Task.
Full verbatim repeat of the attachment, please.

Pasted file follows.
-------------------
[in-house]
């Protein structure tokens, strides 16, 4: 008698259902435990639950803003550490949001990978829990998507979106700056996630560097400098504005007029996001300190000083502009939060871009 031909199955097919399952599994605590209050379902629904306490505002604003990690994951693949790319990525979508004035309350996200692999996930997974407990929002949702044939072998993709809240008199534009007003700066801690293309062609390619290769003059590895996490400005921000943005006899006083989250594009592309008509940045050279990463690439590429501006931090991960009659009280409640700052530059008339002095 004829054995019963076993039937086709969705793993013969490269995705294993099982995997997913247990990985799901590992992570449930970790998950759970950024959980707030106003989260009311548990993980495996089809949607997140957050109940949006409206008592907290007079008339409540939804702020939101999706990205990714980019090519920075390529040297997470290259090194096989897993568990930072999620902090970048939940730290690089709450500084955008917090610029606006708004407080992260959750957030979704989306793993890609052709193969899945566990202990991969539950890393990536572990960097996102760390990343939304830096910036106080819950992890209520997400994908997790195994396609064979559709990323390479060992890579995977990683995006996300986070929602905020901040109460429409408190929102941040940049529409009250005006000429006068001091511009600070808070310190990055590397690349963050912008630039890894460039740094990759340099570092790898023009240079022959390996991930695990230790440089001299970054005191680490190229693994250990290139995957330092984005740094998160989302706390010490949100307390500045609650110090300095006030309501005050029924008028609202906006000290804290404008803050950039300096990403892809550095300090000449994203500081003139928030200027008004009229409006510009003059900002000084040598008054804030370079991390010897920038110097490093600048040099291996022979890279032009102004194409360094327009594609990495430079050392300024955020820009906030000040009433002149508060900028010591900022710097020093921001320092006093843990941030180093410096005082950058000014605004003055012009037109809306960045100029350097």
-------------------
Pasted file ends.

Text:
[in-house]
């Protein structure tokens, strides 16, 4: 008698259902435990639950803003550490949001990978829990998507979106700056996630560097400098504005007029996001300190000083502009939060871009 031909199955097919399952599994605590209050379902629904306490505002604003990690994951693949790319990525979508004035309350996200692999996930997974407990929002949702044939072998993709809240008199534009007003700066801690293309062609390619290769003059590895996490400005921000943005006899006083989250594009592309008509940045050279990463690439590429501006931090991960009659009280409640700052530059008339002095 004829054995019963076993039937086709969705793993013969490269995705294993099982995997997913247990990985799901590992992570449930970790998950759970950024959980707030106003989260009311548990993980495996089809949607997140957050109940949006409206008592907290007079008339409540939804702020939101999706990205990714980019090519920075390529040297997470290259090194096989897993568990930072999620902090970048939940730290690089709450500084955008917090610029606006708004407080992260959750957030979704989306793993890609052709193969899945566990202990991969539950890393990536572990960097996102760390990343939304830096910036106080819950992890209520997400994908997790195994396609064979559709990323390479060992890579995977990683995006996300986070929602905020901040109460429409408190929102941040940049529409009250005006000429006068001091511009600070808070310190990055590397690349963050912008630039890894460039740094990759340099570092790898023009240079022959390996991930695990230790440089001299970054005191680490190229693994250990290139995957330092984005740094998160989302706390010490949100307390500045609650110090300095006030309501005050029924008028609202906006000290804290404008803050950039300096990403892809550095300090000449994203500081003139928030200027008004009229409006510009003059900002000084040598008054804030370079991390010897920038110097490093600048040099291996022979890279032009102004194409360094327009594609990495430079050392300024955020820009906030000040009433002149508060900028010591900022710097020093921001320092006093843990941030180093410096005082950058000014605004003055012009037109809306960045100029350097």